The Fabian Review Party Conference Special is out today. A few things have already been mentioned on the blog and on our website - our polling that shows women are turning towards the Tories, Mary Riddell's interview with Douglas Alexander, and Peter Kellner's controversial article on why Labour must prepare for defeat.
There is plenty more inside the magazine. Sunder outlines a strategy for how Labour should use the 200 days between Conference and the election campaign. This is the theme of the cover too:
How Labour should use power informs quite a few pieces on the different election battlegrounds: New Statesman political correspondent James Macintrye looks at how electoral reform can win back lost progressives; Dan Paskins on how action on child poverty could help in key marginals; Yvette Cooper says that the country still needs Labour values; and Liam Byrne, Oona King, Richard Reeves, David Blunkett and Ken Morgan amongst others offer ideas for specific policy initiatives for the next 6 months.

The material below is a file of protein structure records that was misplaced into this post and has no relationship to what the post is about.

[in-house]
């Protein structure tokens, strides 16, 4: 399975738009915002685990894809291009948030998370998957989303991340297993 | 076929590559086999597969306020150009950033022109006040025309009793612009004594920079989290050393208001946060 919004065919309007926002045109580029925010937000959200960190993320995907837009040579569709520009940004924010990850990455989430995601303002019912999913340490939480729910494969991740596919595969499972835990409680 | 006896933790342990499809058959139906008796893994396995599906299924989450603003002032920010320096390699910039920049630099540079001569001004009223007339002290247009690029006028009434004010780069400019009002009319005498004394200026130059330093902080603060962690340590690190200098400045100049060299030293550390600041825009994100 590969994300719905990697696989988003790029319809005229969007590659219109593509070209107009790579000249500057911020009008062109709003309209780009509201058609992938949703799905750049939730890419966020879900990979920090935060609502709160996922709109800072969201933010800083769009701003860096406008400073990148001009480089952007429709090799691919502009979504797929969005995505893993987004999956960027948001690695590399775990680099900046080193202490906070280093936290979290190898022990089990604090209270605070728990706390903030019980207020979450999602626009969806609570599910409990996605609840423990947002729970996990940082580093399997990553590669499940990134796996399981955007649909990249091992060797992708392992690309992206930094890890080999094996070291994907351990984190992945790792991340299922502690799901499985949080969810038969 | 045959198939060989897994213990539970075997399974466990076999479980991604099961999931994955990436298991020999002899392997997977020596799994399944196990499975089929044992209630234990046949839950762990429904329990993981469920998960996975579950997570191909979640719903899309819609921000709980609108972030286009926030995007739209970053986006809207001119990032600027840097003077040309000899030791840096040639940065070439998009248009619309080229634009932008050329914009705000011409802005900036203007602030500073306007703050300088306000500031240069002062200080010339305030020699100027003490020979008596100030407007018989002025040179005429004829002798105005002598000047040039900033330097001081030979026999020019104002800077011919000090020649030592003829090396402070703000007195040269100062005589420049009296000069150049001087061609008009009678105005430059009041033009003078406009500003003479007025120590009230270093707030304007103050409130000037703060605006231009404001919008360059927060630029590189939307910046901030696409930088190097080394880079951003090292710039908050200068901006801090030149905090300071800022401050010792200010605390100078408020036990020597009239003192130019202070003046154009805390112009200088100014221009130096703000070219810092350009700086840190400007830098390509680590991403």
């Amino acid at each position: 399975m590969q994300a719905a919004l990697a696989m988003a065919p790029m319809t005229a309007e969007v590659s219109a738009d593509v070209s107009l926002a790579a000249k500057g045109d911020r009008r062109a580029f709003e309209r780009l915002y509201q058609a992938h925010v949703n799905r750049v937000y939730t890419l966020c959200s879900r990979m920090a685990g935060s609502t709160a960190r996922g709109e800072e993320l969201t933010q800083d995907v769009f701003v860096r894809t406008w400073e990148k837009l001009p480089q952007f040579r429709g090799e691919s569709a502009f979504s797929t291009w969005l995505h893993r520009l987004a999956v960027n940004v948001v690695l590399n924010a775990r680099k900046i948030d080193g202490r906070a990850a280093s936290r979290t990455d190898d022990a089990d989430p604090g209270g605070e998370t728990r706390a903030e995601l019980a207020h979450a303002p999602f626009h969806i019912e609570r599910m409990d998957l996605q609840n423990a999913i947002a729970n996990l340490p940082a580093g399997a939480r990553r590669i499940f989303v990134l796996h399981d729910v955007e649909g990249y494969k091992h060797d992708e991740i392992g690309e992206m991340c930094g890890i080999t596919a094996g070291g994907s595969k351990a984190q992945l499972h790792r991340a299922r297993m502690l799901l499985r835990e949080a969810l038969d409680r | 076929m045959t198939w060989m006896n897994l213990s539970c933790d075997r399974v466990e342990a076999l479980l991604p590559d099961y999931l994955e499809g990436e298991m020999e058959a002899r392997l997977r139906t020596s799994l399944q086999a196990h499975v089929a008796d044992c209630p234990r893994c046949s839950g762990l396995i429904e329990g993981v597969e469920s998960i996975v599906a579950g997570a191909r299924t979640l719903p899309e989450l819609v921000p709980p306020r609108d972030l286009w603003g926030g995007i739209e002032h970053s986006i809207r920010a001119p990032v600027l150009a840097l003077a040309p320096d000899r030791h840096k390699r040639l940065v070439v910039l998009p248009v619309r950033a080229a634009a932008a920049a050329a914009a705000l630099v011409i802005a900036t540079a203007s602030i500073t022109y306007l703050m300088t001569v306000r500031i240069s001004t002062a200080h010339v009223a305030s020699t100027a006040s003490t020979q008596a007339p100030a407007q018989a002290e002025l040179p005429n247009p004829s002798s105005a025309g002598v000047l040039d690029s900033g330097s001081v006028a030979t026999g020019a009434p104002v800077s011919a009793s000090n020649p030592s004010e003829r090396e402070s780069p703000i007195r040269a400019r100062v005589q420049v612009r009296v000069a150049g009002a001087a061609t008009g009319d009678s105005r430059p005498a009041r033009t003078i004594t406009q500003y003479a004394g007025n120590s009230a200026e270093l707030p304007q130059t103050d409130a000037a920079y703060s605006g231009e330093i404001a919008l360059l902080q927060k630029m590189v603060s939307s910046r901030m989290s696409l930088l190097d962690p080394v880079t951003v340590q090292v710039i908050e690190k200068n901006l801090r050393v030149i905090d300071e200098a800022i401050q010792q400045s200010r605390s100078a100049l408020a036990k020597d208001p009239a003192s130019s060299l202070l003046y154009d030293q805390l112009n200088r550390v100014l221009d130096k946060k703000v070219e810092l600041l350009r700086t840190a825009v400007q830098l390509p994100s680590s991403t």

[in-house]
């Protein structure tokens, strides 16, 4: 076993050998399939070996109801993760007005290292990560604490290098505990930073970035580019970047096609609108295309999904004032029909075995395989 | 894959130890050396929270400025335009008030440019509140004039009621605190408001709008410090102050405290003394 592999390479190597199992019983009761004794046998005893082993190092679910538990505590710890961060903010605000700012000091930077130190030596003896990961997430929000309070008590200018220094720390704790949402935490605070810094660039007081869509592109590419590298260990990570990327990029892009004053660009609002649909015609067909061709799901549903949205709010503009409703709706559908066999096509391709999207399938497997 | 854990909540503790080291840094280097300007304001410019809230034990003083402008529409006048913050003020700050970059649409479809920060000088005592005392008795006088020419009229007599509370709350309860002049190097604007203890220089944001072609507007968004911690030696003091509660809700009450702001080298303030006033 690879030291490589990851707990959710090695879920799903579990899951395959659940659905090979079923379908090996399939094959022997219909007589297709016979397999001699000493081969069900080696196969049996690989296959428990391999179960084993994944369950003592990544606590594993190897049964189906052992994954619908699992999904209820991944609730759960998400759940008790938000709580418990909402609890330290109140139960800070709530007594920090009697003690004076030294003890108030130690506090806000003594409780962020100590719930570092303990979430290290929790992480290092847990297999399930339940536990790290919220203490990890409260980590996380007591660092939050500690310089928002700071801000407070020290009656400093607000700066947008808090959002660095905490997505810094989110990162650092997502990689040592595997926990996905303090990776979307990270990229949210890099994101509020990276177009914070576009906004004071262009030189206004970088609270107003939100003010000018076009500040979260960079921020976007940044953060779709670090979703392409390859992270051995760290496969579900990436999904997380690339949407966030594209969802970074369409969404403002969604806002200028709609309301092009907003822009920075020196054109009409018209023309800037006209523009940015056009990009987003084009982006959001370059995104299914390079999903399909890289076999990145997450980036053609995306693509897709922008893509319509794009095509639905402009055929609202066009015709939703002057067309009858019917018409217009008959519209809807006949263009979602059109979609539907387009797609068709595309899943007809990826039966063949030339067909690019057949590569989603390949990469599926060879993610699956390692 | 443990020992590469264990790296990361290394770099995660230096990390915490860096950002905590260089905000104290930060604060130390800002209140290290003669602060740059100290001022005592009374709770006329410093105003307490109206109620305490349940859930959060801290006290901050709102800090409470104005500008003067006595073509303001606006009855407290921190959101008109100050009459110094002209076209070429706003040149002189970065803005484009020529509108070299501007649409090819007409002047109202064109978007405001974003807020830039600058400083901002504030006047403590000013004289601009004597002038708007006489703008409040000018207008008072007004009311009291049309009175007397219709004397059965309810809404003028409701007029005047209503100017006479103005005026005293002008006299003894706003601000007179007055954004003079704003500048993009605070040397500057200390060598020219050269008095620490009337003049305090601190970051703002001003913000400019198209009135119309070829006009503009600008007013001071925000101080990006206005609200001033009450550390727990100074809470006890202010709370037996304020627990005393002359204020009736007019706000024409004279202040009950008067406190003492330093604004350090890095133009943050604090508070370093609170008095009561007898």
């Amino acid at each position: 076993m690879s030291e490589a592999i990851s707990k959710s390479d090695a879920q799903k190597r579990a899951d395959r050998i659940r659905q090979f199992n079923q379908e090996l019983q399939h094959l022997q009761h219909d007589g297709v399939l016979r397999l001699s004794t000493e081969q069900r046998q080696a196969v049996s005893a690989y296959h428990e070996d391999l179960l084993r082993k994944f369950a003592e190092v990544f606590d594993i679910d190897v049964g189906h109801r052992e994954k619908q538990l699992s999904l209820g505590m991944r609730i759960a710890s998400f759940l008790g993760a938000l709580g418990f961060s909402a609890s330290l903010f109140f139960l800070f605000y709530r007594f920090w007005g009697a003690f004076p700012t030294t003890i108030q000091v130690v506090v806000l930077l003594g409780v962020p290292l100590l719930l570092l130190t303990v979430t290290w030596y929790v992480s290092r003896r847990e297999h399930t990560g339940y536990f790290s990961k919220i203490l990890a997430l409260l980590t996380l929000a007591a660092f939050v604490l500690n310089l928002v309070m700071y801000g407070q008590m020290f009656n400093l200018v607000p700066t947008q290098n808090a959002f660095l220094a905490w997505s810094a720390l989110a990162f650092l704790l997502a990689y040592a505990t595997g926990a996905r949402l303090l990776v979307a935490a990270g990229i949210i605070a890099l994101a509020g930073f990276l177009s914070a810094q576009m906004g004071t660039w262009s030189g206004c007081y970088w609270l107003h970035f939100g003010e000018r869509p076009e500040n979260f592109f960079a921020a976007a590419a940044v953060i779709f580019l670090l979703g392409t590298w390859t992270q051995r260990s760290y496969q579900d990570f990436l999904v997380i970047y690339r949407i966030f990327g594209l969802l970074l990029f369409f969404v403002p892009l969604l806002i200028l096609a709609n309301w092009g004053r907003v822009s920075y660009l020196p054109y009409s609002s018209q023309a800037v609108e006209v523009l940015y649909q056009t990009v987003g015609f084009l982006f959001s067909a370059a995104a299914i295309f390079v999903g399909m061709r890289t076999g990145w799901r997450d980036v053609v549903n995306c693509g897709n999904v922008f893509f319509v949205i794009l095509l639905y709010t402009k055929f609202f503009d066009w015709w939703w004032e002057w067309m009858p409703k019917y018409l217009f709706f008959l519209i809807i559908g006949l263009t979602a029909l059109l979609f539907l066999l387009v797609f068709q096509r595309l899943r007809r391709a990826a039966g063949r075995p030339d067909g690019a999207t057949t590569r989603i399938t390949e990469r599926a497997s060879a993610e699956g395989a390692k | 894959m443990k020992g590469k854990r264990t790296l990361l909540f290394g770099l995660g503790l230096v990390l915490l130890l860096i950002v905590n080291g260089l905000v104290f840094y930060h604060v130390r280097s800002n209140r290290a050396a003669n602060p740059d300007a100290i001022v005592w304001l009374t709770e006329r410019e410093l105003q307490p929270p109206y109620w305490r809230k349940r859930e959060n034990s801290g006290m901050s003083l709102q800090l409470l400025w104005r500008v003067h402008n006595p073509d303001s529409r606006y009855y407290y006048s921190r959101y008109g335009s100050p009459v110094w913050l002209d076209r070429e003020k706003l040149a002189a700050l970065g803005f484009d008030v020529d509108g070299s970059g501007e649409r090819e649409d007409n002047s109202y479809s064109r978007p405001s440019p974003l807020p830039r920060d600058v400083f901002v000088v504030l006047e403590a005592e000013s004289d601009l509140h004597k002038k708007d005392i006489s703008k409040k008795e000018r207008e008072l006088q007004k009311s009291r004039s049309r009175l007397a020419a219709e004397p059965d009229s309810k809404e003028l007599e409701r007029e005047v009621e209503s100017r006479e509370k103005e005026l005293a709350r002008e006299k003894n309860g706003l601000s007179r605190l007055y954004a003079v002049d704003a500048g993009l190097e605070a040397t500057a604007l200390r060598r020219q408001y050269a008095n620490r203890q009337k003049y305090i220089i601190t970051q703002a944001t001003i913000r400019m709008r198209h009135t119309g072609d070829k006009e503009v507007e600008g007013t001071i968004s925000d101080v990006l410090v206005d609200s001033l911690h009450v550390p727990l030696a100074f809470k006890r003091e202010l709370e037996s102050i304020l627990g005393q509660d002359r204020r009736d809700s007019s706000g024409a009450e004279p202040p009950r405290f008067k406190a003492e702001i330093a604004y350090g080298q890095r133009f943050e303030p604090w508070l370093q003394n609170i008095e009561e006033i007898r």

We also aren't ignoring the elephant in the room: the Tories. The left is starting to engage in a more serious way about what the Cameron project really is and whether it actually means anything to the rest of the party - and there has been a lot of debate here on Next Left about Phillip Blond and his Red Tory project. We posed some questions to Phillip and to ConservativeHome's Tim Montgomerie to try and get a handle on who is actually running the Conservative Party - whether Labour is legitimate in saying Dave's mask will slip (or indeed has slipped) to reveal the same old Tories, or whether the 'progressive Conservatives' are on to something more substantial, which requires a more nuanced and engaged respose from the left. See Adrian Teal's illustration of 'the battle for the Tory brain' below:
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